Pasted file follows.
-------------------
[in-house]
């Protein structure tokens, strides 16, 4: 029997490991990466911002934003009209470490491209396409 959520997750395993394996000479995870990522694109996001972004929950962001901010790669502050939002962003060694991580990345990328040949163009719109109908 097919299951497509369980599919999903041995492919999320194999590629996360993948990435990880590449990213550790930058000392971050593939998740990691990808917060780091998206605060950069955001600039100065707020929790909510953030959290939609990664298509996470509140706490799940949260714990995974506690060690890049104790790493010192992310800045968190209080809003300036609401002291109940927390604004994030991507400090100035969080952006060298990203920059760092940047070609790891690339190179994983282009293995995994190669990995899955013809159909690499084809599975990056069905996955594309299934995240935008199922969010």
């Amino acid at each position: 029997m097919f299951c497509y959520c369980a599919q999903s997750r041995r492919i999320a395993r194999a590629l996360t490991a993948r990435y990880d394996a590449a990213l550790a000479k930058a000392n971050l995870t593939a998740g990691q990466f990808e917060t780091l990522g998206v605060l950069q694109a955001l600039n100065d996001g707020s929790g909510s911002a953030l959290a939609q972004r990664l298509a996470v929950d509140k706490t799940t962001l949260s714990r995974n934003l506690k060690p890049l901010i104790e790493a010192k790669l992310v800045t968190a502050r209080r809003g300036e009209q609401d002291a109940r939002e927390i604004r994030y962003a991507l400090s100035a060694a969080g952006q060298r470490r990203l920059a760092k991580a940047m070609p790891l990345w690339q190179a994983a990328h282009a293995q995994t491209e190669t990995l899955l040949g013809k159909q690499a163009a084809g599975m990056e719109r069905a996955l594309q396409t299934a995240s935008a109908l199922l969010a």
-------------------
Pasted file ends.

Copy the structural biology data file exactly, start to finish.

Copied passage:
[in-house]
């Protein structure tokens, strides 16, 4: 029997490991990466911002934003009209470490491209396409 959520997750395993394996000479995870990522694109996001972004929950962001901010790669502050939002962003060694991580990345990328040949163009719109109908 097919299951497509369980599919999903041995492919999320194999590629996360993948990435990880590449990213550790930058000392971050593939998740990691990808917060780091998206605060950069955001600039100065707020929790909510953030959290939609990664298509996470509140706490799940949260714990995974506690060690890049104790790493010192992310800045968190209080809003300036609401002291109940927390604004994030991507400090100035969080952006060298990203920059760092940047070609790891690339190179994983282009293995995994190669990995899955013809159909690499084809599975990056069905996955594309299934995240935008199922969010």
């Amino acid at each position: 029997m097919f299951c497509y959520c369980a599919q999903s997750r041995r492919i999320a395993r194999a590629l996360t490991a993948r990435y990880d394996a590449a990213l550790a000479k930058a000392n971050l995870t593939a998740g990691q990466f990808e917060t780091l990522g998206v605060l950069q694109a955001l600039n100065d996001g707020s929790g909510s911002a953030l959290a939609q972004r990664l298509a996470v929950d509140k706490t799940t962001l949260s714990r995974n934003l506690k060690p890049l901010i104790e790493a010192k790669l992310v800045t968190a502050r209080r809003g300036e009209q609401d002291a109940r939002e927390i604004r994030y962003a991507l400090s100035a060694a969080g952006q060298r470490r990203l920059a760092k991580a940047m070609p790891l990345w690339q190179a994983a990328h282009a293995q995994t491209e190669t990995l899955l040949g013809k159909q690499a163009a084809g599975m990056e719109r069905a996955l594309q396409t299934a995240s935008a109908l199922l969010a």